Search And Rescue Operations End In Central Ukrainian City Of Uman


Rescue operations have been completed in the city of Uman after a massive Russian missile strike early Friday hit a residential building, killing 23 people, including six children. 

According to Ukrainian Interior Minister Ihor Klymenko, rescue teams recovered 22 bodies from under the rubble, while one victim died later in the hospital. Among the dead were six children, three boys and three girls. Nine people were wounded. A total of 17 people were rescued from the rubble. 

Klymenko said an X-101 cruise missile struck the apartment building, destroying 27 apartments and 33 cars in the blast. 

In Dnipro, airstrikes killed a 2-year-old and her mother. 

The cruise missile strikes that Russia launched Friday against Ukraine “suggest a departure in Russia’s use of long-range strikes,” the British Defense Ministry said Saturday in its daily intelligence update posted on Twitter, concerning Russia’s invasion of Ukraine. 

The wave of strikes “involved fewer missiles than those over the winter and was unlikely to have been targeting Ukraine’s energy infrastructure,” the ministry said. “There is a realistic possibility that Russia was attempting to intercept Ukrainian reserve units and military supplies recently provided to Ukraine.” 

The British ministry said, “Russia operates an inefficient targeting process and prioritizes perceived military necessity over preventing collateral damage, including civilian deaths.” 

Ukrainian President Volodymyr Zelenskyy on Friday condemned the massive Russian airstrikes, the first such large-scale strikes in months. 

“A missile on Uman, a city that is peaceful, known to the whole world for hosting tens of thousands of Hasidic pilgrims every year. … Only absolute evil can unleash such terror against Ukraine,” Zelenskyy said. 

In a tweet, the United Nations Office for the Coordination of Humanitarian Affairs also condemned Russia’s airstrikes on civilians and civilian infrastructure. 

“It is just inexcusable that in places like Uman, far from the front line, civilians were killed while sleeping at their homes. This must stop,” Matthew Hollingworth, humanitarian coordinator wrote. 

Moscow claimed its target was Ukrainian reserve troops that it struck successfully, preventing them from reaching the front lines. Russia supplied no evidence to support this, according to Reuters. 

Zelenskyy reiterated that only heavy, hard-hitting weapons can stop the war and save lives. 

“Air defense, modern aircraft, artillery, armored vehicles are necessary to provide security to our people who are still, unfortunately, in the occupied territory,” he said. “We cannot leave anyone under the power of Russian evil,” he added. 

The latest assessment by the Institute of the Study of War supports Zelenskyy’s assertions. 

“Metering Western support to Ukraine and inadequately resourcing all of the required Ukrainian counteroffensives — not just the next one — will protract Russia’s war and increase the associated risks for the U.S.,” the organization said.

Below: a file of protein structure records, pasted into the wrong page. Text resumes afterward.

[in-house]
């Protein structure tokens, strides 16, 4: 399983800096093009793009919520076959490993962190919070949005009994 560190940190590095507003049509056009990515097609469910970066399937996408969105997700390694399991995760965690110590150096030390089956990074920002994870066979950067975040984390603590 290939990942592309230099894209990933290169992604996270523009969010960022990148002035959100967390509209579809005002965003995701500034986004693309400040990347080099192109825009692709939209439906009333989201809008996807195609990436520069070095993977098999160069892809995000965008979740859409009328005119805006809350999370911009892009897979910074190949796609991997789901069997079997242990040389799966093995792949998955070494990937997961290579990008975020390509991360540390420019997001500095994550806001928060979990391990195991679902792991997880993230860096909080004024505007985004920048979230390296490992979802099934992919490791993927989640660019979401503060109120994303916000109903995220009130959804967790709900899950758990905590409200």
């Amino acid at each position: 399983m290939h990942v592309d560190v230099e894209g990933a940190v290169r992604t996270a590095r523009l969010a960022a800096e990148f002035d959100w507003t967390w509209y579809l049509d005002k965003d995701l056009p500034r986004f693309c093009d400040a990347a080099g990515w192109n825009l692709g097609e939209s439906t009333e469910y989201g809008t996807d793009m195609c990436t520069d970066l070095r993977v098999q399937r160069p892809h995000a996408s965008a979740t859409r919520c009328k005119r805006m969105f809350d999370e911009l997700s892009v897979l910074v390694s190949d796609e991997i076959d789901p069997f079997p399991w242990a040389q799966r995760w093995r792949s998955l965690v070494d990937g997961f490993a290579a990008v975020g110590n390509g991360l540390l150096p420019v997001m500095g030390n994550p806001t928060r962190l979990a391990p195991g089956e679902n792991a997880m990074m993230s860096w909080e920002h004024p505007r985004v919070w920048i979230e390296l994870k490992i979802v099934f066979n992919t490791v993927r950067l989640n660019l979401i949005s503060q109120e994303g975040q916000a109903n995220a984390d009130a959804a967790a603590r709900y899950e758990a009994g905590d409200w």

Crimea attack 

A fire at a fuel storage facility in the Russian-occupied Crimean port city of Sevastopol caused by a suspected drone strike has been extinguished, the Moscow-installed governor Mikhail Razvozhaev there said Saturday. 

Razvozhaev said on Telegram the fire had been contained, adding it would not affect fuel supplies in Sevastopol and that no one had been injured in the fire. He also added that another drone was downed, its wreckage found on the shore near the terminal. 

Ukrainian military intelligence official Andriy Yusov said more than 10 tanks of oil products with a capacity of about 40,000 tons intended for use by Russia’s Black Sea Fleet were destroyed, RBC Ukraine reported. 

He described the blast as “God’s punishment” for the Russian strikes on a Ukrainian city Friday.

“This punishment will be long-lasting. In the near future, it is better for all residents of temporarily occupied Crimea not to be near military facilities and facilities that provide for the aggressor’s army,” RBC quoted Yusov as saying. The official stayed clear of attributing the attack to Ukraine. 

A spokesperson for Ukraine’s armed forces said earlier he did not have any information to suggest Ukraine was responsible for the fire.

EU grain deal

The European Commission said Friday it had agreed in principle to allow the transit of Ukrainian grain to restart through five European Union countries that had banned imports. 

Bulgaria, Hungary, Poland, Romania and Slovakia cited concerns that grain from Ukraine that was supposed to be exported to other countries had ended up in their local markets, pushing down prices for local farmers. 

In a tweet, European Commission Vice President Valdis Dombrovskis wrote that the EU had reached “an agreement in principle” with the five “to address concerns of both farmers in neighboring EU countries and Ukraine.” 

The deal also includes a support package worth $111 million for the support of local markets, Dombrovskis said.


The VOA is the Voice of America

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